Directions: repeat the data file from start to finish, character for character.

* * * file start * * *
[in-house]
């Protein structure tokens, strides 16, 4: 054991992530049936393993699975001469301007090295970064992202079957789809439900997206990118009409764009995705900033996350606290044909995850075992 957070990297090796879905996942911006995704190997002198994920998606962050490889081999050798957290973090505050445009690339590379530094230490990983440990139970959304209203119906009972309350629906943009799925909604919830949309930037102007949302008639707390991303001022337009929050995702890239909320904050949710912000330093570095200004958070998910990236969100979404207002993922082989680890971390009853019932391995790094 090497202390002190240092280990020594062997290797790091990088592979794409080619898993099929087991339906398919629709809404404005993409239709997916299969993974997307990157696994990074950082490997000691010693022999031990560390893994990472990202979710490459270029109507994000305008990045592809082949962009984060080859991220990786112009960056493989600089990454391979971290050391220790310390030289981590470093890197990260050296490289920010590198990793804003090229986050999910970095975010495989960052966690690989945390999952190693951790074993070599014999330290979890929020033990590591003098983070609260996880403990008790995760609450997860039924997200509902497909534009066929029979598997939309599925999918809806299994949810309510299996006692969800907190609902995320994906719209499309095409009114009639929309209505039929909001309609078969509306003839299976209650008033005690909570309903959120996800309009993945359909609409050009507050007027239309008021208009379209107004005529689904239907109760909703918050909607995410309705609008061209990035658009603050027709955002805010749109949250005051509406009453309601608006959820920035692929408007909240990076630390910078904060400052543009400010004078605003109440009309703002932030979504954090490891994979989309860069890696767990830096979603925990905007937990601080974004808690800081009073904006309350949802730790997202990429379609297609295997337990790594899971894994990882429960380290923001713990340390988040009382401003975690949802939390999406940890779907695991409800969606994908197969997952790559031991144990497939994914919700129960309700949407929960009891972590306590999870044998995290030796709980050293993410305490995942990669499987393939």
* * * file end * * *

[in-house]
């Protein structure tokens, strides 16, 4: 054991992530049936393993699975001469301007090295970064992202079957789809439900997206990118009409764009995705900033996350606290044909995850075992 957070990297090796879905996942911006995704190997002198994920998606962050490889081999050798957290973090505050445009690339590379530094230490990983440990139970959304209203119906009972309350629906943009799925909604919830949309930037102007949302008639707390991303001022337009929050995702890239909320904050949710912000330093570095200004958070998910990236969100979404207002993922082989680890971390009853019932391995790094 090497202390002190240092280990020594062997290797790091990088592979794409080619898993099929087991339906398919629709809404404005993409239709997916299969993974997307990157696994990074950082490997000691010693022999031990560390893994990472990202979710490459270029109507994000305008990045592809082949962009984060080859991220990786112009960056493989600089990454391979971290050391220790310390030289981590470093890197990260050296490289920010590198990793804003090229986050999910970095975010495989960052966690690989945390999952190693951790074993070599014999330290979890929020033990590591003098983070609260996880403990008790995760609450997860039924997200509902497909534009066929029979598997939309599925999918809806299994949810309510299996006692969800907190609902995320994906719209499309095409009114009639929309209505039929909001309609078969509306003839299976209650008033005690909570309903959120996800309009993945359909609409050009507050007027239309008021208009379209107004005529689904239907109760909703918050909607995410309705609008061209990035658009603050027709955002805010749109949250005051509406009453309601608006959820920035692929408007909240990076630390910078904060400052543009400010004078605003109440009309703002932030979504954090490891994979989309860069890696767990830096979603925990905007937990601080974004808690800081009073904006309350949802730790997202990429379609297609295997337990790594899971894994990882429960380290923001713990340390988040009382401003975690949802939390999406940890779907695991409800969606994908197969997952790559031991144990497939994914919700129960309700949407929960009891972590306590999870044998995290030796709980050293993410305490995942990669499987393939």